- Likewise, the players reported that the system is coming more naturally to them. And the excitement poked that resolve gene they showed when they’d fall behind in 2020 and 2021. [The Athletic]
- Before the puck dropped, the Islanders honored Josh Bailey for suiting up the previous night in his 1,000th game. He got the framed 1,000 jersey and the silver stick, and three generations of his family joined him on the ice. It was a lovely ceremony. [Newsday]
- Devon Toews, who had an assist on Colorado’s third goal (and misplayed the odd-man rush that led to the Isles taking the lead), had faced the Islanders again before, and had been to UBS Arena, but now he’s a Stanley Cup champion. The Isles players were happy for him if only a little jealous.[Newsday]
- Toews chatted with Shannon Hogan during the second intermission and discussed Bailey’s 1,000th game, speaking warmly of him and describing him as a “second father,” even though Bailey is less than five years older. [Twitter]
- The Baby Isles scored six goals for the second night in a row, but this time, they won! And through seven games, Ruslan Iskhakov has seven goals and eleven points as an AHL rookie (albeit a little older than most AHL rookies). [B-Isles]
- A lot has happened in 50 years of Islanders hockey. We know all the big moments, obviously, but what about some of the underrated quirks? Noel Fogelman dives into one—specifically, the “one-goal” club. [LHH Isles50]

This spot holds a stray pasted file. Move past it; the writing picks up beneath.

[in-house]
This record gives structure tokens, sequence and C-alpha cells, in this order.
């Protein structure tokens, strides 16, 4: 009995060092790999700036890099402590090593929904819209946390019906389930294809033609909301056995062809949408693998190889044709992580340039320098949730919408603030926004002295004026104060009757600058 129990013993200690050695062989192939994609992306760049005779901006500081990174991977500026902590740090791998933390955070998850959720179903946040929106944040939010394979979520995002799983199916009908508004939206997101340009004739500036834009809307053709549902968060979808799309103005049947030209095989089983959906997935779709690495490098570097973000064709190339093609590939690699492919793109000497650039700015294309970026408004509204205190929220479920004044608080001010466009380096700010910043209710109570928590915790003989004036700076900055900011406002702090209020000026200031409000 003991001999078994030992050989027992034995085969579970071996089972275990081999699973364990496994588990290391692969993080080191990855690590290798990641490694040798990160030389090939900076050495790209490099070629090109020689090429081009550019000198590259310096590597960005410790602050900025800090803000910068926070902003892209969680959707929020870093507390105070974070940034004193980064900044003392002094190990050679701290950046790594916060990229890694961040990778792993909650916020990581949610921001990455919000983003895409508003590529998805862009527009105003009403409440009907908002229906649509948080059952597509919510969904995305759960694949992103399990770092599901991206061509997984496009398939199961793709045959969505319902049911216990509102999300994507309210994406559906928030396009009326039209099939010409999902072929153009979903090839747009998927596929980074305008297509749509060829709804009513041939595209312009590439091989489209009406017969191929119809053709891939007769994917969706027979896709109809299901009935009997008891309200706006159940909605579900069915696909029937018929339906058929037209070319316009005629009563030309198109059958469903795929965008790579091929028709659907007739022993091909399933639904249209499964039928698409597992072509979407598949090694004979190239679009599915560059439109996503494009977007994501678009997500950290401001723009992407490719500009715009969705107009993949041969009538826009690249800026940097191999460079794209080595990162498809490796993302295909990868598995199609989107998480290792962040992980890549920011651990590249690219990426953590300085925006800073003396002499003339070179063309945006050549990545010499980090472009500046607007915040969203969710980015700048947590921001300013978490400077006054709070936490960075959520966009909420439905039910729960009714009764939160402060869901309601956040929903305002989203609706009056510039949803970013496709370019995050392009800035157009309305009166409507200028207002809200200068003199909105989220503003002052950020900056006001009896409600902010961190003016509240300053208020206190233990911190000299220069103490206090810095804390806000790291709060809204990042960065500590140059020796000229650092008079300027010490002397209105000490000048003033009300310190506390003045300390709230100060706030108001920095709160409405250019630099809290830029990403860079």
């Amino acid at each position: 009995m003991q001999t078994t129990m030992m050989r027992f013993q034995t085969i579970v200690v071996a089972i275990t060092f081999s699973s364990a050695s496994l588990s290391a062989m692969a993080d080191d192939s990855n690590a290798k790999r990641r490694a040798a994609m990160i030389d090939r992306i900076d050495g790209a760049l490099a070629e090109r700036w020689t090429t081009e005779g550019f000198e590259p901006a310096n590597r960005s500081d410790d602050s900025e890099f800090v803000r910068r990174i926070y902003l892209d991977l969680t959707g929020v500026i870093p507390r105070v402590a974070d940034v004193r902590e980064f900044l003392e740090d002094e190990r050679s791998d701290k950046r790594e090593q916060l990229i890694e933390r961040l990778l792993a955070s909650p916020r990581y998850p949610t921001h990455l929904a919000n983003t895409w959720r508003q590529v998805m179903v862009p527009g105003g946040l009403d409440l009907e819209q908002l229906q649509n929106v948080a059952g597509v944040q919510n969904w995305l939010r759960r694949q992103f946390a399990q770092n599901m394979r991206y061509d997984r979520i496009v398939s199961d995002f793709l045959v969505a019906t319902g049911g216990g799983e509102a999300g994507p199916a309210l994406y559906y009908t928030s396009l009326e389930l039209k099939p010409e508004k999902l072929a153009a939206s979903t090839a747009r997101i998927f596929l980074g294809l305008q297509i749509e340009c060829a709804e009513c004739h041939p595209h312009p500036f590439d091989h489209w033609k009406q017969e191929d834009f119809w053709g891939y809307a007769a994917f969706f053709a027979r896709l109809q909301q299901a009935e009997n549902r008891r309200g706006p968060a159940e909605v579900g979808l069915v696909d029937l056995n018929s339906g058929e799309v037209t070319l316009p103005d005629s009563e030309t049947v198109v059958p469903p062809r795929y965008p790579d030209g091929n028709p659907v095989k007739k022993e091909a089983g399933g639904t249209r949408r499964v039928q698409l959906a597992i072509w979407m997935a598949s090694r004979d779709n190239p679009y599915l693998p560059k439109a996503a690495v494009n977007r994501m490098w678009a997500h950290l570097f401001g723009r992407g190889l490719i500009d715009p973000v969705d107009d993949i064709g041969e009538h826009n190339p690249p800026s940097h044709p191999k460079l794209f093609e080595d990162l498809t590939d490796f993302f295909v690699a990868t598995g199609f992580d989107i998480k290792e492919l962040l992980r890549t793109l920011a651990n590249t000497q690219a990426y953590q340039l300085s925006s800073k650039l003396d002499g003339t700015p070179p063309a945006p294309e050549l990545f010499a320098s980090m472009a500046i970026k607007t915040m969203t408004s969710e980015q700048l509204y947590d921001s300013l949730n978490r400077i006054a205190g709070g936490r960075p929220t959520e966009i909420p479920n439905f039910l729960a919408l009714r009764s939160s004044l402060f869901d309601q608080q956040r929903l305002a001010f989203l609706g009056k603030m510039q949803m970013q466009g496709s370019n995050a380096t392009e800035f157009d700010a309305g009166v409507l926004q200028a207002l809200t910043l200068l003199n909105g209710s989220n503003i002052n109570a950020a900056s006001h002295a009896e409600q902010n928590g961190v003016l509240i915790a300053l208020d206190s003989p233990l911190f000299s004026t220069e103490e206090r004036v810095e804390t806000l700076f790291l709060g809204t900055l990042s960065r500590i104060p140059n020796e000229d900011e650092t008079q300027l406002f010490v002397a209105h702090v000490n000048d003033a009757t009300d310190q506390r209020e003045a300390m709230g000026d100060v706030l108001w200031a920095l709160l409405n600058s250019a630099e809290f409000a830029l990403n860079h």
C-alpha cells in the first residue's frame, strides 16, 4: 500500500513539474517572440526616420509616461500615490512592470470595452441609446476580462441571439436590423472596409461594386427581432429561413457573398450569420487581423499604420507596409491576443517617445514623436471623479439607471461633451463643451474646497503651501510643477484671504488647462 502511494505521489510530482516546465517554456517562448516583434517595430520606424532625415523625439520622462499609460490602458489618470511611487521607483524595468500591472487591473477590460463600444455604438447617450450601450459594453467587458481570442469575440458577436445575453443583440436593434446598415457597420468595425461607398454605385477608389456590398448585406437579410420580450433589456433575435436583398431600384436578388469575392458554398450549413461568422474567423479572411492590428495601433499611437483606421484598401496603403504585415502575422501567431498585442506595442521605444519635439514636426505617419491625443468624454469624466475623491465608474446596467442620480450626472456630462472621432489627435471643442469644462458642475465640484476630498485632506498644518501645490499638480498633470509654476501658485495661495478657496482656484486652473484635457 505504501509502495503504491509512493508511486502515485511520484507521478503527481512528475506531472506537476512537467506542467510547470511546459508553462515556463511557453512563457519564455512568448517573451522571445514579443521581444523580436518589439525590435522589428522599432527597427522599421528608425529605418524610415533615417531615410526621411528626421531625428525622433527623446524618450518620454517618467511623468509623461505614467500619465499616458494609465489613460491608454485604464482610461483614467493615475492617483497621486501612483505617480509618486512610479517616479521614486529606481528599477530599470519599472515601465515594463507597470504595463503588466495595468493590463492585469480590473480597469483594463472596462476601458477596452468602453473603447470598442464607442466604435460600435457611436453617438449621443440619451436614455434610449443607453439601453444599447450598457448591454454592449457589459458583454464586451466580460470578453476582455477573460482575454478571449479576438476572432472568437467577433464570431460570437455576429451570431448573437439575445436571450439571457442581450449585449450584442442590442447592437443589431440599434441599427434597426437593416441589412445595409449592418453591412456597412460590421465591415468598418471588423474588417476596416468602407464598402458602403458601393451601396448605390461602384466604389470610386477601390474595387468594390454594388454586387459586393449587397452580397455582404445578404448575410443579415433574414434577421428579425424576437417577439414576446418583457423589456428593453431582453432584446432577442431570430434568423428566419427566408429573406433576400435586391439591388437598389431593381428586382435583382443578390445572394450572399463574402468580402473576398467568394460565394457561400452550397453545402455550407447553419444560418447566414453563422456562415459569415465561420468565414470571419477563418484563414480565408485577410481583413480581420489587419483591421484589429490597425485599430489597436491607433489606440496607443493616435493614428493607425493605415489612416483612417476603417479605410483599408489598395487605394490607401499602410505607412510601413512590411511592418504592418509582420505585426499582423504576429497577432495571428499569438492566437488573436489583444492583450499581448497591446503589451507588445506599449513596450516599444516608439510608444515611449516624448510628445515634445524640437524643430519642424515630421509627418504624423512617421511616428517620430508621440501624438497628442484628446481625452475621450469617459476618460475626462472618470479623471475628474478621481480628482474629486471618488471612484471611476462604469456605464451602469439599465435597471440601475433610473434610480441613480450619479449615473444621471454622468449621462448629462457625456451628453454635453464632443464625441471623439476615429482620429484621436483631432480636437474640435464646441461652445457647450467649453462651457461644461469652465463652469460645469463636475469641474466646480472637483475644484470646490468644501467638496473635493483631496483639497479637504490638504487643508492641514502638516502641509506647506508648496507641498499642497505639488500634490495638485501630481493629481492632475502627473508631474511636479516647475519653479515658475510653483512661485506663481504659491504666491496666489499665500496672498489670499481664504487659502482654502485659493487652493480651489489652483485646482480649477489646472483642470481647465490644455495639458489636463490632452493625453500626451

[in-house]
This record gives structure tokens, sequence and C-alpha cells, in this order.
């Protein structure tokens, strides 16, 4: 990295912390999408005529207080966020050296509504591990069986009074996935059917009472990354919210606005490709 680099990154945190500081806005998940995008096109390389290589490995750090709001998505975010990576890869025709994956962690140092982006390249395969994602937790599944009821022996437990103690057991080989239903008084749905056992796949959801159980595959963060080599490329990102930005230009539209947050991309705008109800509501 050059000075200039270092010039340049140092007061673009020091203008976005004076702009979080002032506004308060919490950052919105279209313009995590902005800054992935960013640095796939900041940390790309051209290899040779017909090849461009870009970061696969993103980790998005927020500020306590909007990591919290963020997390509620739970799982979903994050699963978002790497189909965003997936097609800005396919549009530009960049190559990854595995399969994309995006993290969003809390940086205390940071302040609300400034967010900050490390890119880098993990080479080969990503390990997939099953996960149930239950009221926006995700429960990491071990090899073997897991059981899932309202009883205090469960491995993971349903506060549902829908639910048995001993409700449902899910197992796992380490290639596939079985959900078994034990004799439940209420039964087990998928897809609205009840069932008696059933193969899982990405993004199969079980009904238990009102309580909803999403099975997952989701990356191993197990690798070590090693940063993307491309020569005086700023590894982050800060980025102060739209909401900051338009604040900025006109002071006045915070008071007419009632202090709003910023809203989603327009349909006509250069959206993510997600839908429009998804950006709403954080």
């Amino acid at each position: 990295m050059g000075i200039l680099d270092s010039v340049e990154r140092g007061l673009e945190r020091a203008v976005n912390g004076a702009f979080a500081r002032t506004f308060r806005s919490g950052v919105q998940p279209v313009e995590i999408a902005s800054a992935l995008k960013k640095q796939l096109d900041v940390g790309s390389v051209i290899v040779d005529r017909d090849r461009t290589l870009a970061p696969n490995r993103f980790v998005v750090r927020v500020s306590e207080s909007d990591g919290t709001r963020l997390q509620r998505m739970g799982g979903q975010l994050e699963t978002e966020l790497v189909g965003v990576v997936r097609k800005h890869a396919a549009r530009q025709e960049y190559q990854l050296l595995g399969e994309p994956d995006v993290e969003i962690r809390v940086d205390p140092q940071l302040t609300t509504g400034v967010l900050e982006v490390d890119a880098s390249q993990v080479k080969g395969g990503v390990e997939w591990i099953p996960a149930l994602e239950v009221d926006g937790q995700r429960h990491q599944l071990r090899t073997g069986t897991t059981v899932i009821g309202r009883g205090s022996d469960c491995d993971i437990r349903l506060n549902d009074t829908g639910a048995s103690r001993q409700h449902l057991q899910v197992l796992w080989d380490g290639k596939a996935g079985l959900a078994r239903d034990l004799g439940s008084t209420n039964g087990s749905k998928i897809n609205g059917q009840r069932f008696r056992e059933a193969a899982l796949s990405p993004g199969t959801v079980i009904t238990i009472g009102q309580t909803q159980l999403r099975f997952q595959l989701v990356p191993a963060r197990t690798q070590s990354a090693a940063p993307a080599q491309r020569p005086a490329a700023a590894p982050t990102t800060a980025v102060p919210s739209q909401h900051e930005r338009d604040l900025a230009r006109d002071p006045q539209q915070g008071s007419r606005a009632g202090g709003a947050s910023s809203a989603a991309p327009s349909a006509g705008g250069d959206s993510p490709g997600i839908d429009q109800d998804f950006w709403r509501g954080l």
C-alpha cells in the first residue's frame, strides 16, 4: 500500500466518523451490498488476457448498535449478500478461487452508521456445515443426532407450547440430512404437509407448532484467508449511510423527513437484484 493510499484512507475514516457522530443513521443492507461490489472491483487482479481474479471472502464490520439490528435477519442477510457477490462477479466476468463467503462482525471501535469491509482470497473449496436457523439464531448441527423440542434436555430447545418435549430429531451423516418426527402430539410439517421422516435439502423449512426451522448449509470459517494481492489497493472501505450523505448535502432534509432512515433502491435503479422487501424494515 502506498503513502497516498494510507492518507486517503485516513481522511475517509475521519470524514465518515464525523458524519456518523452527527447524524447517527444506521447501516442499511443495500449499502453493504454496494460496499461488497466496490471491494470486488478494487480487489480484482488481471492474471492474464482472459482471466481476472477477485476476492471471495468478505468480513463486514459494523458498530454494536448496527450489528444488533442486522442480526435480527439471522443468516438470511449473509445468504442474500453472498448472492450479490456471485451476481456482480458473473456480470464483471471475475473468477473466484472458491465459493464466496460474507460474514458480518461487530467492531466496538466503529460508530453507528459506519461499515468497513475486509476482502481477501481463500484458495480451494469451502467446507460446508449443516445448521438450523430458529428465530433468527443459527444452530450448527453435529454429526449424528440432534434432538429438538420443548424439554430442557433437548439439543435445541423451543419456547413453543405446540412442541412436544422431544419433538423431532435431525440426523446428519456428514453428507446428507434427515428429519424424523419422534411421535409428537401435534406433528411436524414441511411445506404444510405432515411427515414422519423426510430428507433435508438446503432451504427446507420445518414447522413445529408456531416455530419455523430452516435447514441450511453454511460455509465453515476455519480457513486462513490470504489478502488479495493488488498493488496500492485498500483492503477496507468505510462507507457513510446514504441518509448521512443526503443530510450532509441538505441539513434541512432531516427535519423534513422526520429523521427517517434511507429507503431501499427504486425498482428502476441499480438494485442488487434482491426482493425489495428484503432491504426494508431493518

- It appears that Sean Couturier’s initial prognosis was correct, as he will have surgery on his back after all. [NHL] He’ll miss 3-4 months. There has to be some concern given that this is his second back surgery. [The Athletic]
- Justin Holl, defenseman for the Toronto Maple Leafs, has been struggling under pressure. Also, Barry Trotz’s comments this week surely raised some eyebrows around NHL front offices. To combine these thoughts with some speculation: It feels like a foregone conclusion that the Leafs fire Sheldon Keefe and replace him with Barry Trotz, right? [Sportsnet]
- Now comes the article where the Leafs lost their confidence in California, which was common ten years ago when all three were elite hockey teams. For that to happen now doesn’t look good, even factoring in the cross-continent travel. So their character is getting called into question. I love it. [Sporstnet]
- Larry Brooks sounds off on the “competitive balance” in the schedule. Not only are there just three Battle of New York games; there are also only three Battles of Pennsylvania and Battles of Alberta. Also, Brooksie compares the current Leafs and their abject wandering thus far to the 1980 Islanders, a similarly elite team that, to that point, had failed in the playoffs and meandered through most of the next regular season. [NY Post]
- Goalie Devan Dubnyk officially retired from the NHL after playing 12 seasons. The Islanders were good in 2014-15, so I was paying close attention to hockey when Dubnyk, ten seasons removed from being a first-round pick and carrying the big “bust” label, got traded to the Minnesota Wild late that season for a seventh-round pick and completely turned around his career. Happy trails. [NHL]
- In the Battle of Alberta, Flames winger Jonathan Huberdeau left the bench in the first period but returned. Darryl Sutter took the time to explain why: